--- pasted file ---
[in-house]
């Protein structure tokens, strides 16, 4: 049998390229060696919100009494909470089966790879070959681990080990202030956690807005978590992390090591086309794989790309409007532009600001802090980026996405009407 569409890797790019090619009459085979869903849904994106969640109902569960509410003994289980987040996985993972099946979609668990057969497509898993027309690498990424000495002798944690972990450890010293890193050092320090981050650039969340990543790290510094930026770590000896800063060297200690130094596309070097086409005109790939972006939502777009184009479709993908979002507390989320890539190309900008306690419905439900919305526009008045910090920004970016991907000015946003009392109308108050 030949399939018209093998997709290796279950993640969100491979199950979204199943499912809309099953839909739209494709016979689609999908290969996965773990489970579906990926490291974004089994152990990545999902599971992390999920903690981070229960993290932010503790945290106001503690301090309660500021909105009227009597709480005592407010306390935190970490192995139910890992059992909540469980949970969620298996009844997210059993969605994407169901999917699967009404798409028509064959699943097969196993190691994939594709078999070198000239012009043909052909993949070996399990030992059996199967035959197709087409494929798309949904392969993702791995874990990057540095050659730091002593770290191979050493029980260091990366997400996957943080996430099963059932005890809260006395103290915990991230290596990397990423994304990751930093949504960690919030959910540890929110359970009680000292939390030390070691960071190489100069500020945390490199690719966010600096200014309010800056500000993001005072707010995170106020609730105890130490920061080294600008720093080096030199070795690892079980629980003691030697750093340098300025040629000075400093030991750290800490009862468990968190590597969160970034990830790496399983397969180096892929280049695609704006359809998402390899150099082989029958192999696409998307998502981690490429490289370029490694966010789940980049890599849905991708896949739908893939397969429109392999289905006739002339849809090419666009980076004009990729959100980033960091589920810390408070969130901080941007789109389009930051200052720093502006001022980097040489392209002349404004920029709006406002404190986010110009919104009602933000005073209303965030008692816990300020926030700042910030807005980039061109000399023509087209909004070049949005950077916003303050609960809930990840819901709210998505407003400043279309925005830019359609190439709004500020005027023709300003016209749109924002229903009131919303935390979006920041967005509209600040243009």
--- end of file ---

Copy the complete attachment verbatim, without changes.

[in-house]
């Protein structure tokens, strides 16, 4: 049998390229060696919100009494909470089966790879070959681990080990202030956690807005978590992390090591086309794989790309409007532009600001802090980026996405009407 569409890797790019090619009459085979869903849904994106969640109902569960509410003994289980987040996985993972099946979609668990057969497509898993027309690498990424000495002798944690972990450890010293890193050092320090981050650039969340990543790290510094930026770590000896800063060297200690130094596309070097086409005109790939972006939502777009184009479709993908979002507390989320890539190309900008306690419905439900919305526009008045910090920004970016991907000015946003009392109308108050 030949399939018209093998997709290796279950993640969100491979199950979204199943499912809309099953839909739209494709016979689609999908290969996965773990489970579906990926490291974004089994152990990545999902599971992390999920903690981070229960993290932010503790945290106001503690301090309660500021909105009227009597709480005592407010306390935190970490192995139910890992059992909540469980949970969620298996009844997210059993969605994407169901999917699967009404798409028509064959699943097969196993190691994939594709078999070198000239012009043909052909993949070996399990030992059996199967035959197709087409494929798309949904392969993702791995874990990057540095050659730091002593770290191979050493029980260091990366997400996957943080996430099963059932005890809260006395103290915990991230290596990397990423994304990751930093949504960690919030959910540890929110359970009680000292939390030390070691960071190489100069500020945390490199690719966010600096200014309010800056500000993001005072707010995170106020609730105890130490920061080294600008720093080096030199070795690892079980629980003691030697750093340098300025040629000075400093030991750290800490009862468990968190590597969160970034990830790496399983397969180096892929280049695609704006359809998402390899150099082989029958192999696409998307998502981690490429490289370029490694966010789940980049890599849905991708896949739908893939397969429109392999289905006739002339849809090419666009980076004009990729959100980033960091589920810390408070969130901080941007789109389009930051200052720093502006001022980097040489392209002349404004920029709006406002404190986010110009919104009602933000005073209303965030008692816990300020926030700042910030807005980039061109000399023509087209909004070049949005950077916003303050609960809930990840819901709210998505407003400043279309925005830019359609190439709004500020005027023709300003016209749109924002229903009131919303935390979006920041967005509209600040243009």